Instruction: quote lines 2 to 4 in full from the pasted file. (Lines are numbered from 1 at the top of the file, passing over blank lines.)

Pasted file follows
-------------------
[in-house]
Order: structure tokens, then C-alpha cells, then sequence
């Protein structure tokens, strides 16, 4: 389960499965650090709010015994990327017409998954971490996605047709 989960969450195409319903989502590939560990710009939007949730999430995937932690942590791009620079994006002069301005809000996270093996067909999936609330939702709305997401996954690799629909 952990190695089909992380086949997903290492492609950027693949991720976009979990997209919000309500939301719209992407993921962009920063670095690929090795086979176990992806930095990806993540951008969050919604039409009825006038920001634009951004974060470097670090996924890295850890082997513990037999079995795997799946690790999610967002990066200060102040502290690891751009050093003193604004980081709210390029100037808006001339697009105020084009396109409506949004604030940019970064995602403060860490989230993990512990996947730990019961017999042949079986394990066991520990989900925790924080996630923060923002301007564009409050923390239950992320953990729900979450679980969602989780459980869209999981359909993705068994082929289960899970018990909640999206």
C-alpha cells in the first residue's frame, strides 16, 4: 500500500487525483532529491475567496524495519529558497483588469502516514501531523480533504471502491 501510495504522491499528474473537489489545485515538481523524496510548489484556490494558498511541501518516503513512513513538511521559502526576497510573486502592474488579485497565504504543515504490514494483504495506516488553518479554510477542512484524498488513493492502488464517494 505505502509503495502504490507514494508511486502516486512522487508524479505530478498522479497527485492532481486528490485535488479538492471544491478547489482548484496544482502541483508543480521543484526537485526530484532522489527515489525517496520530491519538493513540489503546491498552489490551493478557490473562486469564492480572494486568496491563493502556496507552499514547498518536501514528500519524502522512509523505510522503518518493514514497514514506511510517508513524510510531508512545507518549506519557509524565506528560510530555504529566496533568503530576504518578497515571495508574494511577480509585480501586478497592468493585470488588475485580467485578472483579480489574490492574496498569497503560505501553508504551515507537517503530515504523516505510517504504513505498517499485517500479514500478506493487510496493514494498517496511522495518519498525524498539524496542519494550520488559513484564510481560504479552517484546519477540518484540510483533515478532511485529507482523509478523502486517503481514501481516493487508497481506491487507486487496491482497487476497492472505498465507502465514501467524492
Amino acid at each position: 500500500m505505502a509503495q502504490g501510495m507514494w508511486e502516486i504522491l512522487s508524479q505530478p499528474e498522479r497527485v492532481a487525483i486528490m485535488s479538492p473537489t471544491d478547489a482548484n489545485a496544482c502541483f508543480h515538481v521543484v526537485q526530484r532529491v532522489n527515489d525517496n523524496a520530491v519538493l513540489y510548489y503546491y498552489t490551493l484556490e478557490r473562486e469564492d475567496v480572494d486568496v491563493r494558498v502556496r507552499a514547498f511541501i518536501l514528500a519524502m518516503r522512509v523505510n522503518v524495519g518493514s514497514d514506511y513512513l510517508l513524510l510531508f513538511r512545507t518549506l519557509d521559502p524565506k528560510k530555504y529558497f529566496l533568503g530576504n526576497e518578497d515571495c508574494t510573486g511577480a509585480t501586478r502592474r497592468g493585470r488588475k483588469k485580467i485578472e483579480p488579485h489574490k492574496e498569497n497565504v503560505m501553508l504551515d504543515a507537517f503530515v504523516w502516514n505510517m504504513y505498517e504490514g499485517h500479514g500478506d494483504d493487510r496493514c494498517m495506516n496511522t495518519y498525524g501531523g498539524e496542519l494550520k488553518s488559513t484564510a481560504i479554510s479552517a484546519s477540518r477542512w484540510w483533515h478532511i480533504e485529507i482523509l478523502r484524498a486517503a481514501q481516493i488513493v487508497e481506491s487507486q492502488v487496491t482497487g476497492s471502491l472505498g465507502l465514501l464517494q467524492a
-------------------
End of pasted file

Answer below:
Order: structure tokens, then C-alpha cells, then sequence
């Protein structure tokens, strides 16, 4: 389960499965650090709010015994990327017409998954971490996605047709 989960969450195409319903989502590939560990710009939007949730999430995937932690942590791009620079994006002069301005809000996270093996067909999936609330939702709305997401996954690799629909 952990190695089909992380086949997903290492492609950027693949991720976009979990997209919000309500939301719209992407993921962009920063670095690929090795086979176990992806930095990806993540951008969050919604039409009825006038920001634009951004974060470097670090996924890295850890082997513990037999079995795997799946690790999610967002990066200060102040502290690891751009050093003193604004980081709210390029100037808006001339697009105020084009396109409506949004604030940019970064995602403060860490989230993990512990996947730990019961017999042949079986394990066991520990989900925790924080996630923060923002301007564009409050923390239950992320953990729900979450679980969602989780459980869209999981359909993705068994082929289960899970018990909640999206």
C-alpha cells in the first residue's frame, strides 16, 4: 500500500487525483532529491475567496524495519529558497483588469502516514501531523480533504471502491 501510495504522491499528474473537489489545485515538481523524496510548489484556490494558498511541501518516503513512513513538511521559502526576497510573486502592474488579485497565504504543515504490514494483504495506516488553518479554510477542512484524498488513493492502488464517494 505505502509503495502504490507514494508511486502516486512522487508524479505530478498522479497527485492532481486528490485535488479538492471544491478547489482548484496544482502541483508543480521543484526537485526530484532522489527515489525517496520530491519538493513540489503546491498552489490551493478557490473562486469564492480572494486568496491563493502556496507552499514547498518536501514528500519524502522512509523505510522503518518493514514497514514506511510517508513524510510531508512545507518549506519557509524565506528560510530555504529566496533568503530576504518578497515571495508574494511577480509585480501586478497592468493585470488588475485580467485578472483579480489574490492574496498569497503560505501553508504551515507537517503530515504523516505510517504504513505498517499485517500479514500478506493487510496493514494498517496511522495518519498525524498539524496542519494550520488559513484564510481560504479552517484546519477540518484540510483533515478532511485529507482523509478523502486517503481514501481516493487508497481506491487507486487496491482497487476497492472505498465507502465514501467524492